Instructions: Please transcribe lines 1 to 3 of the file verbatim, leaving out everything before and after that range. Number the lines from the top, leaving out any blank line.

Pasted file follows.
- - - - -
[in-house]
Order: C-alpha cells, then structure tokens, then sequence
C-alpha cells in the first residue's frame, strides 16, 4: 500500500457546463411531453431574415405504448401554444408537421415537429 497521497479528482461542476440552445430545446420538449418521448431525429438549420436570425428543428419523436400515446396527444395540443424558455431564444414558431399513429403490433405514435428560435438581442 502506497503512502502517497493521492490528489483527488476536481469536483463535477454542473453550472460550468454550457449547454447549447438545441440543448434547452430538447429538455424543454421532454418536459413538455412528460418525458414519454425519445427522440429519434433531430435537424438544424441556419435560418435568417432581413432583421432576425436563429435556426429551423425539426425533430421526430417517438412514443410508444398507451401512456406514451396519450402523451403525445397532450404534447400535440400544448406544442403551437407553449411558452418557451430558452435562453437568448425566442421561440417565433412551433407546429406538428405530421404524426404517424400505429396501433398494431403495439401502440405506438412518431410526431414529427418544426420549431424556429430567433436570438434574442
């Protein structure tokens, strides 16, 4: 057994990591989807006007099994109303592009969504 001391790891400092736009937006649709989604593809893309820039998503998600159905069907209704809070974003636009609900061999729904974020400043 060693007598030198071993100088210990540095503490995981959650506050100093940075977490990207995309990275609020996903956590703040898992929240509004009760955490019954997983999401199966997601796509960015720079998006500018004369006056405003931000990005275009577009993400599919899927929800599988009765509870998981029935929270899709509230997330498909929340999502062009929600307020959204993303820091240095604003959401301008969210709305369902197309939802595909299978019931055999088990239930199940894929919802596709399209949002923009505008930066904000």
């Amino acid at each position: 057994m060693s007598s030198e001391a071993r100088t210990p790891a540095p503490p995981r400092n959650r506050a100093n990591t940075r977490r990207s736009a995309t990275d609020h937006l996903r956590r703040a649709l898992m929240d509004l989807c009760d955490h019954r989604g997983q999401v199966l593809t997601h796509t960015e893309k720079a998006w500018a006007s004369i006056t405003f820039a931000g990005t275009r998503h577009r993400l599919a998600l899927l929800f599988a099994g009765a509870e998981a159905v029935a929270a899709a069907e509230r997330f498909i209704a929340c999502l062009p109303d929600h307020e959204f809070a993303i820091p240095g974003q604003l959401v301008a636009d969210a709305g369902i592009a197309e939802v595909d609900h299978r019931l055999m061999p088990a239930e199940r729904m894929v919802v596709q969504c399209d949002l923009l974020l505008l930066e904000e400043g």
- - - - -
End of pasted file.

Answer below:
[in-house]
Order: C-alpha cells, then structure tokens, then sequence
C-alpha cells in the first residue's frame, strides 16, 4: 500500500457546463411531453431574415405504448401554444408537421415537429 497521497479528482461542476440552445430545446420538449418521448431525429438549420436570425428543428419523436400515446396527444395540443424558455431564444414558431399513429403490433405514435428560435438581442 502506497503512502502517497493521492490528489483527488476536481469536483463535477454542473453550472460550468454550457449547454447549447438545441440543448434547452430538447429538455424543454421532454418536459413538455412528460418525458414519454425519445427522440429519434433531430435537424438544424441556419435560418435568417432581413432583421432576425436563429435556426429551423425539426425533430421526430417517438412514443410508444398507451401512456406514451396519450402523451403525445397532450404534447400535440400544448406544442403551437407553449411558452418557451430558452435562453437568448425566442421561440417565433412551433407546429406538428405530421404524426404517424400505429396501433398494431403495439401502440405506438412518431410526431414529427418544426420549431424556429430567433436570438434574442